A History of the County of Hertford: Volume 4. Originally published by Victoria County History, London, 1971.
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22. HOSPITAL OF ST. JOHN BAPTIST, BERKHAMPSTEAD
The earliest mention of this hospital occurs in a charter of Geoffrey Fitz Piers Earl of Essex, (fn. 1) which shows that the custody of the house had already been committed by him to the brothers of St. Thomas the Martyr of Acon.
On 1 March 1216-17 Queen Isabel for the soul of King John gave the hospital to the canons of Acon, (fn. 2) but whether this was a confirmation of Fitz Piers's deed or an amplification is not clear. The queen added that the hospital had of her gift tithes of all her mills in the sokes of Berkhampstead and Hemel Hempstead, 15 acres of land in 'Selidone' and all the dike work with herbage between the fish-pond and the hospital, the whole length of the fish-pond, viz., from the road called Water Lane to the church of St. James, the land late of Roger the Cordwainer, and another piece next the hospital, 15 cartloads of fuel in the 'hay' of Berkhampstead and 25 loads in the wood of 'Brennendon,' perhaps Bovingdon in Hemel Hempstead, leave to feed 20 pigs in the said 'hay' and wood, and pannage and pasture for the hospital's cattle in the common pastures of Berkhampstead. As Isabel confirmed to the hospital whatever it had already acquired in her fee of Berkhampstead and in Hemel Hempstead, these gifts were possibly fresh endowment. It will be noticed that the hospital had, or by this charter acquired, rights in the property lying between its site and the chapel of St. James, the proximity of which appears to have led to an interchange of the names of the two foundations. Thus Chauncy (fn. 3) speaks of the hospital of St. James so called from St. James's Well, (fn. 4) while the spring itself has for some time now been known as St. John's Well. The hospital chapel was rebuilt in 1331 and was consecrated at the end of that year or the beginning of the next. (fn. 5)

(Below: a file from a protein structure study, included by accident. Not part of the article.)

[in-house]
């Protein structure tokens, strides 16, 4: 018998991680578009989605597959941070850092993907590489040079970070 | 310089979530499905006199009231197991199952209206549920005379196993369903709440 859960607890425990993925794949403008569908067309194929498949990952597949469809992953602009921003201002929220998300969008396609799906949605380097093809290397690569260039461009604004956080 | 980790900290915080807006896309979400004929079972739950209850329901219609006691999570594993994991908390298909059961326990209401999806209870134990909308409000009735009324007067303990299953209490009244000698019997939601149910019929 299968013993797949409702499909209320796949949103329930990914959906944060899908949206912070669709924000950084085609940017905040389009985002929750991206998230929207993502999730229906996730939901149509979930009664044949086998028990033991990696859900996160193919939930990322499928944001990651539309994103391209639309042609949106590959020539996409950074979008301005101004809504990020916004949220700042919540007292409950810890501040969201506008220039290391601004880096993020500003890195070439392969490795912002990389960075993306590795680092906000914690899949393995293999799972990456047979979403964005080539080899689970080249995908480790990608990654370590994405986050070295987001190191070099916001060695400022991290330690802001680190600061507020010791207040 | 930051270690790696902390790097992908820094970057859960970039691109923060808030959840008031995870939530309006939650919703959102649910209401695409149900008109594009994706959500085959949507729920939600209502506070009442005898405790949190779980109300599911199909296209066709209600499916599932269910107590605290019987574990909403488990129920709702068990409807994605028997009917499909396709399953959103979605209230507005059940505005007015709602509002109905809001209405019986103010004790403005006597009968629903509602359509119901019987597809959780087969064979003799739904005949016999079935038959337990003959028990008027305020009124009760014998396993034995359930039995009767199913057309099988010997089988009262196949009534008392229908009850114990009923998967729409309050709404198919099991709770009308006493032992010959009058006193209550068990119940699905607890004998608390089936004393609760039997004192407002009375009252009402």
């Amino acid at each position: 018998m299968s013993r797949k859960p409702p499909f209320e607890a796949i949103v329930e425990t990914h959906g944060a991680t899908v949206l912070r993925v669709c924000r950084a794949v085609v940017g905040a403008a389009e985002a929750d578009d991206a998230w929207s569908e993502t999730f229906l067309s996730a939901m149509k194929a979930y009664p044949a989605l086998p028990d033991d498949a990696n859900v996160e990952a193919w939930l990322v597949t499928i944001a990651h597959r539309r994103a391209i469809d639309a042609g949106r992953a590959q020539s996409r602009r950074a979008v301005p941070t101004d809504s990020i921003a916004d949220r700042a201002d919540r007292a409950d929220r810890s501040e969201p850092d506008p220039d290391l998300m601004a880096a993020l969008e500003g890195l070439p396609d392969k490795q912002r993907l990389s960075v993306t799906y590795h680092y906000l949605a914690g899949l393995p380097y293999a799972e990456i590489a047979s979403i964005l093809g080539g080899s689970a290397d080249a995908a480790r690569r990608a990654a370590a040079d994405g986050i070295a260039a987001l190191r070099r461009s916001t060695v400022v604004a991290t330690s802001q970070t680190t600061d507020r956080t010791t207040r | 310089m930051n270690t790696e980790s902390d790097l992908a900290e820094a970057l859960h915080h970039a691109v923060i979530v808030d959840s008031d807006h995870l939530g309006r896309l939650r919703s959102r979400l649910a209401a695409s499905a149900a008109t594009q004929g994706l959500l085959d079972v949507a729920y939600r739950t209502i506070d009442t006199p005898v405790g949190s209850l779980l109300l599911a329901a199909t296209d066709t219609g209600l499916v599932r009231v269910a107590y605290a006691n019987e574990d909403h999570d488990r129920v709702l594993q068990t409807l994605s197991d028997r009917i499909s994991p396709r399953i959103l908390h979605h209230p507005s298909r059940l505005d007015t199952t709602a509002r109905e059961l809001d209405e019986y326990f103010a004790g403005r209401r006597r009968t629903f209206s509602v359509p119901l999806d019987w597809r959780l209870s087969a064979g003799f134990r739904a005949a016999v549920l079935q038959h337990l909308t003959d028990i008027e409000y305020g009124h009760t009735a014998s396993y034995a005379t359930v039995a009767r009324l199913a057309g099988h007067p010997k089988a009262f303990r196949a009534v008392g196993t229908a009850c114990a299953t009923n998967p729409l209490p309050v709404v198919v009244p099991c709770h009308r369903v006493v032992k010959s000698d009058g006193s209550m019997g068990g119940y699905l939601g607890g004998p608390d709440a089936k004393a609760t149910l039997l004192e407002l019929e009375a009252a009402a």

From that time there is no mention of the house of St. John Baptist. A report, however, made in 1540 on the leper hospitals of Berkhampstead (fn. 6) says that a warden, brothers and sisters had been possessed of two, one called the Overspitalhouse or St. John the Evangelist, the other the Netherspitalhouse or St. Leonard, and as the property in Berkhampstead, Northchurch and Hemel Hempstead included the tithes of six water-mills and a fulling-mill, it seems likely that the hospital of St. Leonard (fn. 7) was identical with that of St. John Baptist. (fn. 8) Apparently the two houses had been united before 1515-16, since there was then only one warden, and at that time the departure of the inmates brought the existence of the remaining hospital to a close. (fn. 9)
There are several references to the hospital of St. Thomas the Martyr of Berkhampstead, but it is clear that they refer to either the hospital of St. John Baptist or that of St. John the Evangelist, which both belonged to the monastery of St. Thomas the Martyr of Acon, and were therefore probably known by the name of the superior house. (fn. 10)